Keeping guns safe comes down to just a few things. Ensuring the firearm doesn’t accidentally/negligently discharge and, if discharged, the bullet will hit something safe. Some firearms have safety mechanisms designed to stop them from discharging, but these are more for safe handling and should not be solely counted on to prevent mishaps. The primary safety for anything is between your ears. Therefore you must train your brain to be safe in order to operate safely. Review the rules regularly, call out others when they are unsafe, and ask them to call you out if you are unsafe. As we say in the Army, everyone is a safety officer. If you see an unsafe act, make sure to call cease fire and make the situation safe before you proceed. There is no room for ego and you should always bring up anything you think might be a safety violation. It is better to call it out and be wrong, than not call it out and be right.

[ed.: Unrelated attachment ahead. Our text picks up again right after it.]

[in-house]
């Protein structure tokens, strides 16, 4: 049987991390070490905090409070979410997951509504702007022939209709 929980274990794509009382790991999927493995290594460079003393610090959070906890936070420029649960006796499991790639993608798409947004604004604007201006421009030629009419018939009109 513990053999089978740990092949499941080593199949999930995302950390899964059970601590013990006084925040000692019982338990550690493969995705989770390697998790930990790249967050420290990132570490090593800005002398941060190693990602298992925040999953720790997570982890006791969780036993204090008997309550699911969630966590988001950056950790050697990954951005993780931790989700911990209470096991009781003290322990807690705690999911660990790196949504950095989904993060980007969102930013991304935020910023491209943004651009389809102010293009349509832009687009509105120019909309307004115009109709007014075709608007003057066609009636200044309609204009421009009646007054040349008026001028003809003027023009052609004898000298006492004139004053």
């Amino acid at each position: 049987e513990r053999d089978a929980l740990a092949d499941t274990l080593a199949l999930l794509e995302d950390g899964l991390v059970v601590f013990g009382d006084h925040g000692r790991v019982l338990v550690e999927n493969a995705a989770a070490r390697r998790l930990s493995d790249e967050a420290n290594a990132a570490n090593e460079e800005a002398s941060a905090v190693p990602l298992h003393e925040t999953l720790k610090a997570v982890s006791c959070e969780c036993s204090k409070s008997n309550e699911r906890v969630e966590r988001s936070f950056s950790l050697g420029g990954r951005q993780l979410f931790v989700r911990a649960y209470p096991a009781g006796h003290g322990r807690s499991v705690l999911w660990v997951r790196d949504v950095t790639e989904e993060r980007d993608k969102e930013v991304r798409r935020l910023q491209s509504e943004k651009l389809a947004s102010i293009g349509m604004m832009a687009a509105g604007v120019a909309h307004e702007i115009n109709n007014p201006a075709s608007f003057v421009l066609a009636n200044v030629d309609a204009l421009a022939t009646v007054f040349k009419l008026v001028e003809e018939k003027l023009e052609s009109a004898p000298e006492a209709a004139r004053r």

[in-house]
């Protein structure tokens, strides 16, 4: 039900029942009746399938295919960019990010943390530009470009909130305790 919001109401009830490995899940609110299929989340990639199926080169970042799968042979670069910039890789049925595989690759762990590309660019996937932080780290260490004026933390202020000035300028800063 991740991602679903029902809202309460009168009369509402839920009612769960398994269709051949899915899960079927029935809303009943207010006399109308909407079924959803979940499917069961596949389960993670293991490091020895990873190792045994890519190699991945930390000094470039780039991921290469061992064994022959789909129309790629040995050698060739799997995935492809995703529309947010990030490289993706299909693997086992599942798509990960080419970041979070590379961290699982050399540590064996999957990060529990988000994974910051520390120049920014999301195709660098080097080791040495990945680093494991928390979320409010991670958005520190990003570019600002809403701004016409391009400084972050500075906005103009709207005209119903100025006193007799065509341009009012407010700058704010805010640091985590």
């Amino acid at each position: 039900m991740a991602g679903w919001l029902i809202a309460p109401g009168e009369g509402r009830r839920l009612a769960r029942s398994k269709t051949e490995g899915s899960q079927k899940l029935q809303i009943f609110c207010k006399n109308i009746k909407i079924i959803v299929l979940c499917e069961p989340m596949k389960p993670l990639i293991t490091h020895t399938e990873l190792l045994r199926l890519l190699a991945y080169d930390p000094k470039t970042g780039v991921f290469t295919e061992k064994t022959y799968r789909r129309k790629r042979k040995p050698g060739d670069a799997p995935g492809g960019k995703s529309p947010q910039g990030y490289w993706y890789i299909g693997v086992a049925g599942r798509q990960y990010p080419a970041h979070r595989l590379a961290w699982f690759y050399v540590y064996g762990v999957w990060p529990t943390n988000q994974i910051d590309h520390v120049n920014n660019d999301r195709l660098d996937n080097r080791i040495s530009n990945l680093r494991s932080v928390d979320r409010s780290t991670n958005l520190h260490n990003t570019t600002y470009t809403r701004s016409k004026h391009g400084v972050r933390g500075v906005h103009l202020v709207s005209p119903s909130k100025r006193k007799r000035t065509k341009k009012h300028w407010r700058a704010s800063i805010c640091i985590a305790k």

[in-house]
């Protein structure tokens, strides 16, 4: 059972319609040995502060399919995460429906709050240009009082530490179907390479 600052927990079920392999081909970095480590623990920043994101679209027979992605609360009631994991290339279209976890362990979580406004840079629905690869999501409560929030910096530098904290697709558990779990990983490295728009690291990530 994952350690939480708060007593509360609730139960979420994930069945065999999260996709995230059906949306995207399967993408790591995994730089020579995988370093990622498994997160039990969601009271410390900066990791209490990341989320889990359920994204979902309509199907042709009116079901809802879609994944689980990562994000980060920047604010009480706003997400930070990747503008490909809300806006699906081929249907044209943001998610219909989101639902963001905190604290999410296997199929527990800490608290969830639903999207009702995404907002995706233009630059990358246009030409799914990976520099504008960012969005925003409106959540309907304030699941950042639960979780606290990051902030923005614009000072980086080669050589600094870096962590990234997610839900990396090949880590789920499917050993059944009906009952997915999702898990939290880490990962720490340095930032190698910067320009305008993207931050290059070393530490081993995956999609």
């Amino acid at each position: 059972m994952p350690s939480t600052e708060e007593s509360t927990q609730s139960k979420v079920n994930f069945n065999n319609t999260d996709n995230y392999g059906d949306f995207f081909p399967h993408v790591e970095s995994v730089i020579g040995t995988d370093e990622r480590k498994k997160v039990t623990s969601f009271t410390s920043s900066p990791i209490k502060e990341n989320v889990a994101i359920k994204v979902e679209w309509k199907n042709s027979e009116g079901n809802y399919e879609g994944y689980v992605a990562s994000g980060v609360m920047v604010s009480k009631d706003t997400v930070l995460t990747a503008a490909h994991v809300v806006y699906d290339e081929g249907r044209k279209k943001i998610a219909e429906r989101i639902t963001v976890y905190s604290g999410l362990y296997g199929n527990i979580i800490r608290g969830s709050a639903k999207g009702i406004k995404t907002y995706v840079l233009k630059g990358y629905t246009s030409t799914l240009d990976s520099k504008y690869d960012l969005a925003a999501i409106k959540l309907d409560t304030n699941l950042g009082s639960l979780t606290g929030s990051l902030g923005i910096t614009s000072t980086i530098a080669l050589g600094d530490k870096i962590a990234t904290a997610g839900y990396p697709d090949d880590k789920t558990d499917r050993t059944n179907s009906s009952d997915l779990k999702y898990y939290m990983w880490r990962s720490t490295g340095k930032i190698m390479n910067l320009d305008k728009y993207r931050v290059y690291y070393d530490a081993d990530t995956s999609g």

One of the primary ways to keep firearms safe is to store ammunition separate from the firearm, and never load them until ready to use. If you carry a firearm daily, as I do, you must have safety procedures in place to ensure that ammunition is completely controlled. This is especially true when you intend to do dry fire drills.
Another consideration is storage of the firearm itself. Firearms must be stored in a way that denies access to anyone, especially children. There are many types of gun locks and safes out there, so make sure anything you buy is effective. For example, some gun cabinets are easily pried open and barely deter someone who is determined. Regarding children, assume you cannot hide a firearm from a child and lock it up! Also I encourage folks to stop making firearms taboo. Teach children what firearms do and how to make them safe. In the end children should: 1) stop, 2) don’t touch, 3) seek safety (run away), and 4) tell an adult.
Below are the four rules of firearms safety that I use as a firearms instructor. I added number five for folks from Wisconsin. I’m kidding … sort of. Some organizations vary these a bit, but, in general, these are the main five that will keep you and the people around you safe:
- Treat all firearms as if they are loaded.
- Always point firearms in a safe direction.
- Keep your finger off the trigger until ready to fire.